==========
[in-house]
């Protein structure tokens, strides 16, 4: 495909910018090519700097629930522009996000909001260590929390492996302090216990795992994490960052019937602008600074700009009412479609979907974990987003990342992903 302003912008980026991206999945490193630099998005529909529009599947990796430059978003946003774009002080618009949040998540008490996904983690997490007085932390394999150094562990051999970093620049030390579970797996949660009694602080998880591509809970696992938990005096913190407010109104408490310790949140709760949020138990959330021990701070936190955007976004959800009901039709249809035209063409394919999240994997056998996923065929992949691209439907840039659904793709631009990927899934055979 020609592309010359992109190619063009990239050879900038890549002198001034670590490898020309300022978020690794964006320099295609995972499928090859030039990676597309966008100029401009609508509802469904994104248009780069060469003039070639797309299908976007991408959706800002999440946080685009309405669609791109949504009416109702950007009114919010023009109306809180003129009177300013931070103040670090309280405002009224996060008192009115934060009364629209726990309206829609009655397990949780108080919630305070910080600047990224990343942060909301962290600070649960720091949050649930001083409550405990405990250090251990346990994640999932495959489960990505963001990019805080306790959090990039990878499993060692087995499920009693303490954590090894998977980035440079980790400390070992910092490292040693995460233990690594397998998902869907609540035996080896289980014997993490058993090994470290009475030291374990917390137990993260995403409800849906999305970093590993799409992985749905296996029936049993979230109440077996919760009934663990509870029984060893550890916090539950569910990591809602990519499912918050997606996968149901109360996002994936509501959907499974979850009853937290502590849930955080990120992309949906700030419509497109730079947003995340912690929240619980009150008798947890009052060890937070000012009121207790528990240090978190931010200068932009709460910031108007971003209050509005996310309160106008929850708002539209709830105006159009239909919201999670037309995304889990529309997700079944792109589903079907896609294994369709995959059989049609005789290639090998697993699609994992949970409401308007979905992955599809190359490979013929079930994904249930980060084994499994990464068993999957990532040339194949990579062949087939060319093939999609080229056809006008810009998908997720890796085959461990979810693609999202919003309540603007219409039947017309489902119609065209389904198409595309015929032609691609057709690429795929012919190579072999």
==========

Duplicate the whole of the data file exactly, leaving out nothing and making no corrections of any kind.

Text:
[in-house]
């Protein structure tokens, strides 16, 4: 495909910018090519700097629930522009996000909001260590929390492996302090216990795992994490960052019937602008600074700009009412479609979907974990987003990342992903 302003912008980026991206999945490193630099998005529909529009599947990796430059978003946003774009002080618009949040998540008490996904983690997490007085932390394999150094562990051999970093620049030390579970797996949660009694602080998880591509809970696992938990005096913190407010109104408490310790949140709760949020138990959330021990701070936190955007976004959800009901039709249809035209063409394919999240994997056998996923065929992949691209439907840039659904793709631009990927899934055979 020609592309010359992109190619063009990239050879900038890549002198001034670590490898020309300022978020690794964006320099295609995972499928090859030039990676597309966008100029401009609508509802469904994104248009780069060469003039070639797309299908976007991408959706800002999440946080685009309405669609791109949504009416109702950007009114919010023009109306809180003129009177300013931070103040670090309280405002009224996060008192009115934060009364629209726990309206829609009655397990949780108080919630305070910080600047990224990343942060909301962290600070649960720091949050649930001083409550405990405990250090251990346990994640999932495959489960990505963001990019805080306790959090990039990878499993060692087995499920009693303490954590090894998977980035440079980790400390070992910092490292040693995460233990690594397998998902869907609540035996080896289980014997993490058993090994470290009475030291374990917390137990993260995403409800849906999305970093590993799409992985749905296996029936049993979230109440077996919760009934663990509870029984060893550890916090539950569910990591809602990519499912918050997606996968149901109360996002994936509501959907499974979850009853937290502590849930955080990120992309949906700030419509497109730079947003995340912690929240619980009150008798947890009052060890937070000012009121207790528990240090978190931010200068932009709460910031108007971003209050509005996310309160106008929850708002539209709830105006159009239909919201999670037309995304889990529309997700079944792109589903079907896609294994369709995959059989049609005789290639090998697993699609994992949970409401308007979905992955599809190359490979013929079930994904249930980060084994499994990464068993999957990532040339194949990579062949087939060319093939999609080229056809006008810009998908997720890796085959461990979810693609999202919003309540603007219409039947017309489902119609065209389904198409595309015929032609691609057709690429795929012919190579072999």